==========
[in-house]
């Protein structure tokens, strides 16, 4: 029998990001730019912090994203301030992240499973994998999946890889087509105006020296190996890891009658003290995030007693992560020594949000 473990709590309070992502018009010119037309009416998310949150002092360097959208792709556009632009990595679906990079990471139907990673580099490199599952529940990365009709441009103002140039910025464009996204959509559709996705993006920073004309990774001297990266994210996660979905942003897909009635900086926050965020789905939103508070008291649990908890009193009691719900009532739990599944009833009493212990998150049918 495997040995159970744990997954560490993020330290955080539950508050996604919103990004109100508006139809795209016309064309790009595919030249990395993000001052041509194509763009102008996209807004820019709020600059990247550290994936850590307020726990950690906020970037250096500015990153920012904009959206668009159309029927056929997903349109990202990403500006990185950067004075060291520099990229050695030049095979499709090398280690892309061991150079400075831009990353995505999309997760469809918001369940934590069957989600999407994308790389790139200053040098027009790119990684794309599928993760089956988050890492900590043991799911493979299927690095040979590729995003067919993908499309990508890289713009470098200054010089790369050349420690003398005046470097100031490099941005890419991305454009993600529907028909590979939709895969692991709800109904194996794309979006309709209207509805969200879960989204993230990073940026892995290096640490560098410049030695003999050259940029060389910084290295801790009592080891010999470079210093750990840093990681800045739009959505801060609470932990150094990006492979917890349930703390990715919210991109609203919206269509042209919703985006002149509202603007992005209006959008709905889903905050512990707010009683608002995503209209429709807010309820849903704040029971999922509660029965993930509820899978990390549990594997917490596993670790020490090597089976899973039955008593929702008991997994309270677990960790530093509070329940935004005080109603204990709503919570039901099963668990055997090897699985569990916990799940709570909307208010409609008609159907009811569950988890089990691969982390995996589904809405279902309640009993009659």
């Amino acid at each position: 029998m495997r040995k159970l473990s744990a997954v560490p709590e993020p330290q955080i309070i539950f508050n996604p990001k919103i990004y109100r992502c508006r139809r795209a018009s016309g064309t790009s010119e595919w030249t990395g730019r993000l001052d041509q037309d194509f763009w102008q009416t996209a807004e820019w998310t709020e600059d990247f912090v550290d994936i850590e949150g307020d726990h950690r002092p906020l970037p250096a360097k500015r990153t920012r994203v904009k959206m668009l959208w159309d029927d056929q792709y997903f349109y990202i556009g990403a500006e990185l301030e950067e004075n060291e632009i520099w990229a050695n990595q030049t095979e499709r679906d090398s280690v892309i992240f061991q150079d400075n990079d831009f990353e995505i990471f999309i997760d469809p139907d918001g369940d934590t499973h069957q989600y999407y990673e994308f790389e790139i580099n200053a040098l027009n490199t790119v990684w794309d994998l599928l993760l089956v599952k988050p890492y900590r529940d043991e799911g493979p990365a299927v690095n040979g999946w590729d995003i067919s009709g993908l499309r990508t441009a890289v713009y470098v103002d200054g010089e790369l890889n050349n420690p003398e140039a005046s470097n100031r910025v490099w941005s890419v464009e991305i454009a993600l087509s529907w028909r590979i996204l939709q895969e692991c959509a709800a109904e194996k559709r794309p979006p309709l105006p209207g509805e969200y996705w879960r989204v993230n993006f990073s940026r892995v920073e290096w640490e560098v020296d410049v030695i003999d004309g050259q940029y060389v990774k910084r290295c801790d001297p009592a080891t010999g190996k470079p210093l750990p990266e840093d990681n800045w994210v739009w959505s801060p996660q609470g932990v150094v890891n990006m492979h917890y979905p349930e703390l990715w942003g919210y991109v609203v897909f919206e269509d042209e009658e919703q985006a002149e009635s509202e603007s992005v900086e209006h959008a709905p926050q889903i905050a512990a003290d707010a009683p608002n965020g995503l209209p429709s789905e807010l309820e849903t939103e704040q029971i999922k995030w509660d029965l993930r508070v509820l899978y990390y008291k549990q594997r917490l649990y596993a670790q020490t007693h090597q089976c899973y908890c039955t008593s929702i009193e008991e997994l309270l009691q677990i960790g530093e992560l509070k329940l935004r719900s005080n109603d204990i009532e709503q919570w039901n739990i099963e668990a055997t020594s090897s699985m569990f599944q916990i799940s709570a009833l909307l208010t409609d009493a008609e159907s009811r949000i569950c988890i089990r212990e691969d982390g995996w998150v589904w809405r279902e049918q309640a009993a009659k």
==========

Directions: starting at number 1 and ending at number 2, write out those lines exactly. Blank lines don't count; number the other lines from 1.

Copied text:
[in-house]
């Protein structure tokens, strides 16, 4: 029998990001730019912090994203301030992240499973994998999946890889087509105006020296190996890891009658003290995030007693992560020594949000 473990709590309070992502018009010119037309009416998310949150002092360097959208792709556009632009990595679906990079990471139907990673580099490199599952529940990365009709441009103002140039910025464009996204959509559709996705993006920073004309990774001297990266994210996660979905942003897909009635900086926050965020789905939103508070008291649990908890009193009691719900009532739990599944009833009493212990998150049918 495997040995159970744990997954560490993020330290955080539950508050996604919103990004109100508006139809795209016309064309790009595919030249990395993000001052041509194509763009102008996209807004820019709020600059990247550290994936850590307020726990950690906020970037250096500015990153920012904009959206668009159309029927056929997903349109990202990403500006990185950067004075060291520099990229050695030049095979499709090398280690892309061991150079400075831009990353995505999309997760469809918001369940934590069957989600999407994308790389790139200053040098027009790119990684794309599928993760089956988050890492900590043991799911493979299927690095040979590729995003067919993908499309990508890289713009470098200054010089790369050349420690003398005046470097100031490099941005890419991305454009993600529907028909590979939709895969692991709800109904194996794309979006309709209207509805969200879960989204993230990073940026892995290096640490560098410049030695003999050259940029060389910084290295801790009592080891010999470079210093750990840093990681800045739009959505801060609470932990150094990006492979917890349930703390990715919210991109609203919206269509042209919703985006002149509202603007992005209006959008709905889903905050512990707010009683608002995503209209429709807010309820849903704040029971999922509660029965993930509820899978990390549990594997917490596993670790020490090597089976899973039955008593929702008991997994309270677990960790530093509070329940935004005080109603204990709503919570039901099963668990055997090897699985569990916990799940709570909307208010409609008609159907009811569950988890089990691969982390995996589904809405279902309640009993009659």